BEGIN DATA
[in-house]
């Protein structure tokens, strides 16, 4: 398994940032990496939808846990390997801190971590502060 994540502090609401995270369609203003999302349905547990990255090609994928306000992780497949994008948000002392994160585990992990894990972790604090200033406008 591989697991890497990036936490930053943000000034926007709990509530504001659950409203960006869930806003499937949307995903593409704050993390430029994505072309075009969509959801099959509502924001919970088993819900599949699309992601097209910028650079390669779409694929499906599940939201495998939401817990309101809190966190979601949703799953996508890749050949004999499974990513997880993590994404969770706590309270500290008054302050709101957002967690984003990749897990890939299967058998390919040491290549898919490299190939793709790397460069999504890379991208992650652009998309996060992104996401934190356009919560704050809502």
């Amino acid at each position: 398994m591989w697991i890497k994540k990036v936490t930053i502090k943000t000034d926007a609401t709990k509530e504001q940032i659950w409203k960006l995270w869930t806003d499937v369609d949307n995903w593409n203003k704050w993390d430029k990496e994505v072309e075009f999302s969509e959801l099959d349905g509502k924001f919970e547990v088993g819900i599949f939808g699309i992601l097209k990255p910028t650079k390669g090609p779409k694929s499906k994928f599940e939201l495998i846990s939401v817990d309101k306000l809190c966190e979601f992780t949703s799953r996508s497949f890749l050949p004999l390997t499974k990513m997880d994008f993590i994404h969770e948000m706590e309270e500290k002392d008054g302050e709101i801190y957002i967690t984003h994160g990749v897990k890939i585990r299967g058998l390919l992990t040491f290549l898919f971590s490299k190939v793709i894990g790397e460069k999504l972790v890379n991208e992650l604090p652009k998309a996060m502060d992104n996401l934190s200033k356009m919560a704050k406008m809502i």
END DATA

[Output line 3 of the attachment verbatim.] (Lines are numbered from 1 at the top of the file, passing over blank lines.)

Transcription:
């Amino acid at each position: 398994m591989w697991i890497k994540k990036v936490t930053i502090k943000t000034d926007a609401t709990k509530e504001q940032i659950w409203k960006l995270w869930t806003d499937v369609d949307n995903w593409n203003k704050w993390d430029k990496e994505v072309e075009f999302s969509e959801l099959d349905g509502k924001f919970e547990v088993g819900i599949f939808g699309i992601l097209k990255p910028t650079k390669g090609p779409k694929s499906k994928f599940e939201l495998i846990s939401v817990d309101k306000l809190c966190e979601f992780t949703s799953r996508s497949f890749l050949p004999l390997t499974k990513m997880d994008f993590i994404h969770e948000m706590e309270e500290k002392d008054g302050e709101i801190y957002i967690t984003h994160g990749v897990k890939i585990r299967g058998l390919l992990t040491f290549l898919f971590s490299k190939v793709i894990g790397e460069k999504l972790v890379n991208e992650l604090p652009k998309a996060m502060d992104n996401l934190s200033k356009m919560a704050k406008m809502i």